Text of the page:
Eagles have to give Miles Sanders a new contract

·4 min read

Why the Eagles have to re-sign Miles Sanders originally appeared on NBC Sports Philadelphia

We’ve all been led to believe running backs are interchangeable.

Sign some guy, any guy, run him into the ground, squeeze all the life out of him, use him up, then move on to the next guy.

That’s why only 12 running backs have been drafted in the first round in the last 10 years and why only 13 have been drafted with a top-10 pick in the last 20 years. It’s why running backs are the lowest-paid players in the NFL – below even kickers.

There are only nine regular running backs playing this year for the same team they were with just four years ago.

It’s a violent position where careers are short, injuries are frequent and consistency is rare.

Ten different wide receivers had 1,000 yards in both 2020 and 2021. Only three running backs did.

There’s a reason running backs don’t get big contracts. Today’s all-pro is tomorrow’s has-been.

All that said, the Eagles need to buck conventional wisdom and re-sign Miles Sanders.

We talk so much about Jalen Hurts and A.J. Brown and DeVonta Smith and Dallas Goedert, but Sanders has quietly built up quite a body of work the last few years – when he’s been healthy – and the player we saw in the opener Sunday is a player the Eagles need to keep.

The Eagles don’t win that game without the dynamic playmaking Sanders provides.

I know all about the injuries. I know all about the missed games. But Sanders is too talented, too explosive, too important to this team to just move on, let him hit free agency and then try to replace him.

I thought Sunday was one of the best games of his life. He’s had more yards a few times, but he was tough, he was physical, he was decisive and he was clutch.

That 24-yarder to virtually seal the win just before the two-minute warning was a masterful piece of running. He was stuffed initially, kept his legs moving, broke out of the pile and then raced through open field out near midfield for a new set of downs.

Sanders finished with 96 yards on just 13 carries and a gaudy 7.4 average, and he also caught a couple passes to get over 100 scrimmage yards.

His 5.1 career average is tied for 7th-highest in history among running backs with at least 500 carries. He moved ahead of Gale Sayers Sunday.

Sanders has never been run into the ground by either Doug Pederson or Nick Sirianni, and that – along with a light workload at Penn State – have left him as electrifying a runner as ever now in his fourth year.  His 5.5 average since 2020 is 2nd-highest in the league behind Nick Chubb.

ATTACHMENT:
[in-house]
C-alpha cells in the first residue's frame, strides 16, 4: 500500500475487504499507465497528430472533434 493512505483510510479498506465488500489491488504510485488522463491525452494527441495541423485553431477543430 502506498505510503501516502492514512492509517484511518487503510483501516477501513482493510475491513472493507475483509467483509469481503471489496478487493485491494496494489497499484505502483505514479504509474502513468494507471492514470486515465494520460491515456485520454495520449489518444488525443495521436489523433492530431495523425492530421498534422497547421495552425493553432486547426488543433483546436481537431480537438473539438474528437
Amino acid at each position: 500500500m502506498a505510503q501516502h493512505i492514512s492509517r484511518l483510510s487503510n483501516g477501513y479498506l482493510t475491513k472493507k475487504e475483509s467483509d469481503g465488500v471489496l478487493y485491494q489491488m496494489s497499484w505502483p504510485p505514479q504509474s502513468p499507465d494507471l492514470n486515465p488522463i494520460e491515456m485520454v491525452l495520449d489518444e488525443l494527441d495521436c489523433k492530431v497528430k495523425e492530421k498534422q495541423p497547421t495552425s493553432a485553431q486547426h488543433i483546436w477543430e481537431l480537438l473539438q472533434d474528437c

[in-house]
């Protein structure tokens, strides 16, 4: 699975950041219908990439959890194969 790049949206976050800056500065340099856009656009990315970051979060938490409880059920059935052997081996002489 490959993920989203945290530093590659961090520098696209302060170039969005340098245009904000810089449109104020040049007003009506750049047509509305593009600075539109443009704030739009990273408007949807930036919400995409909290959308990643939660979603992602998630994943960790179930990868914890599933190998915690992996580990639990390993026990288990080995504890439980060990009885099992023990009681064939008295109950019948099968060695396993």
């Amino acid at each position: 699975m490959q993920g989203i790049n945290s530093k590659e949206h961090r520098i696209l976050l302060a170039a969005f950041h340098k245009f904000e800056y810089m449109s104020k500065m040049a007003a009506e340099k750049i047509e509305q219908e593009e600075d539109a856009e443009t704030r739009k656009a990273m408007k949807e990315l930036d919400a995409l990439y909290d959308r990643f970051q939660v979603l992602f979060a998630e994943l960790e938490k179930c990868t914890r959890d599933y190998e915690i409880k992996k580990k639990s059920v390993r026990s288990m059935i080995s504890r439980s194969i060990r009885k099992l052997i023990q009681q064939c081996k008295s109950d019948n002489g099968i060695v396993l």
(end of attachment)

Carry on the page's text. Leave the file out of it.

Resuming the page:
And this is maybe the most important thing about Sanders: He almost never has a bad game.

He’s gotten 12 carries 21 times in his career and averaged 4.0 yards per carry all but four times.

He’s steadily reduced the number of negative runs by becoming a more decisive runner and a tougher inside runner. That’s huge because he danced too much as a young back.

On third down since 2020, he’s averaging 6.3 yards per carry. Only one running back with at least 24 3rd-down carries since 2019 has a higher 3rd-down average, and that’s D’Andre Swift (thanks, Eagles defense!).

And this is huge too: Yeah, he’s been banged up. But since he entered the league, only 10 backs have started more games than Sanders. It’s the reality of the position that missing games is common. And he hasn’t missed more than three games in a row.

If Sanders rushes for 750 yards and a 4.6 average this year – and I like his odds – he’ll join Jim Brown, Chubb and Sayers as only the fourth player in NFL history to open his career with four straight seasons of 750 yards and a 4.6 average.

Add it all up and this is a guy the Eagles can’t lose. Even though he’s a running back.

It’s clear that even with upgraded weapons in the passing game, Shane Steichen wants to run the ball a lot. Since he became play caller, the Eagles have run the football more than any other team. And as much as I value Kenny Gainwell and Boston Scott as key pieces on this offense, they’re not equipped to be The Guy. Not like Sanders.

So the Eagles could let Sanders walk and take their chances with a free agent or mid-round draft pick or maybe Gainwell, and maybe they’d be fine.

Or they can sign Sanders to a new deal and not worry about replacing him.

I would think something in the $6 million per year range would do it, and that’s easily doable for Howie Roseman.

He’s too talented, too consistent, too productive to just let him walk.